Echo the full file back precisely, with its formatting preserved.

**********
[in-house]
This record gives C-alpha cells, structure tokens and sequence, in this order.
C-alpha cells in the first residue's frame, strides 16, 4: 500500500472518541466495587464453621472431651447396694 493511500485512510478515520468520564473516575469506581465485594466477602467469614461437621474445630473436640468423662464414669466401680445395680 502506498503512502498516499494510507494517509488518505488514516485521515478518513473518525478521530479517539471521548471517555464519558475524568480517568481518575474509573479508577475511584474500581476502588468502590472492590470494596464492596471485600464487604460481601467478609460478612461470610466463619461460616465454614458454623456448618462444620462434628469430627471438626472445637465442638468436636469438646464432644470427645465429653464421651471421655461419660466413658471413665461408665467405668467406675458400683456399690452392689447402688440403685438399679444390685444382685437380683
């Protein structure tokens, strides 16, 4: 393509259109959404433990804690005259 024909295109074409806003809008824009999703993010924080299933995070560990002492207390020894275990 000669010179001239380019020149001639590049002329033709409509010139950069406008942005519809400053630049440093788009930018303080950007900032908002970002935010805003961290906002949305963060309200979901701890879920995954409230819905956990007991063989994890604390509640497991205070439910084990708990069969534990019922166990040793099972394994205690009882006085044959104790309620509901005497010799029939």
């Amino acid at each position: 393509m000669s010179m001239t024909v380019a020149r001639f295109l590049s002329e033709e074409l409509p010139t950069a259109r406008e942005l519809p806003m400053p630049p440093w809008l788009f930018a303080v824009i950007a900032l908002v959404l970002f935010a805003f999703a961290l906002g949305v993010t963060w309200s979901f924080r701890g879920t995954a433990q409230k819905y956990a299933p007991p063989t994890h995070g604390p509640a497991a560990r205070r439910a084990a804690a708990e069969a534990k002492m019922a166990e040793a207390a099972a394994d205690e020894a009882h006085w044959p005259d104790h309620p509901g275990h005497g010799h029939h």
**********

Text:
[in-house]
This record gives C-alpha cells, structure tokens and sequence, in this order.
C-alpha cells in the first residue's frame, strides 16, 4: 500500500472518541466495587464453621472431651447396694 493511500485512510478515520468520564473516575469506581465485594466477602467469614461437621474445630473436640468423662464414669466401680445395680 502506498503512502498516499494510507494517509488518505488514516485521515478518513473518525478521530479517539471521548471517555464519558475524568480517568481518575474509573479508577475511584474500581476502588468502590472492590470494596464492596471485600464487604460481601467478609460478612461470610466463619461460616465454614458454623456448618462444620462434628469430627471438626472445637465442638468436636469438646464432644470427645465429653464421651471421655461419660466413658471413665461408665467405668467406675458400683456399690452392689447402688440403685438399679444390685444382685437380683
């Protein structure tokens, strides 16, 4: 393509259109959404433990804690005259 024909295109074409806003809008824009999703993010924080299933995070560990002492207390020894275990 000669010179001239380019020149001639590049002329033709409509010139950069406008942005519809400053630049440093788009930018303080950007900032908002970002935010805003961290906002949305963060309200979901701890879920995954409230819905956990007991063989994890604390509640497991205070439910084990708990069969534990019922166990040793099972394994205690009882006085044959104790309620509901005497010799029939």
């Amino acid at each position: 393509m000669s010179m001239t024909v380019a020149r001639f295109l590049s002329e033709e074409l409509p010139t950069a259109r406008e942005l519809p806003m400053p630049p440093w809008l788009f930018a303080v824009i950007a900032l908002v959404l970002f935010a805003f999703a961290l906002g949305v993010t963060w309200s979901f924080r701890g879920t995954a433990q409230k819905y956990a299933p007991p063989t994890h995070g604390p509640a497991a560990r205070r439910a084990a804690a708990e069969a534990k002492m019922a166990e040793a207390a099972a394994d205690e020894a009882h006085w044959p005259d104790h309620p509901g275990h005497g010799h029939h």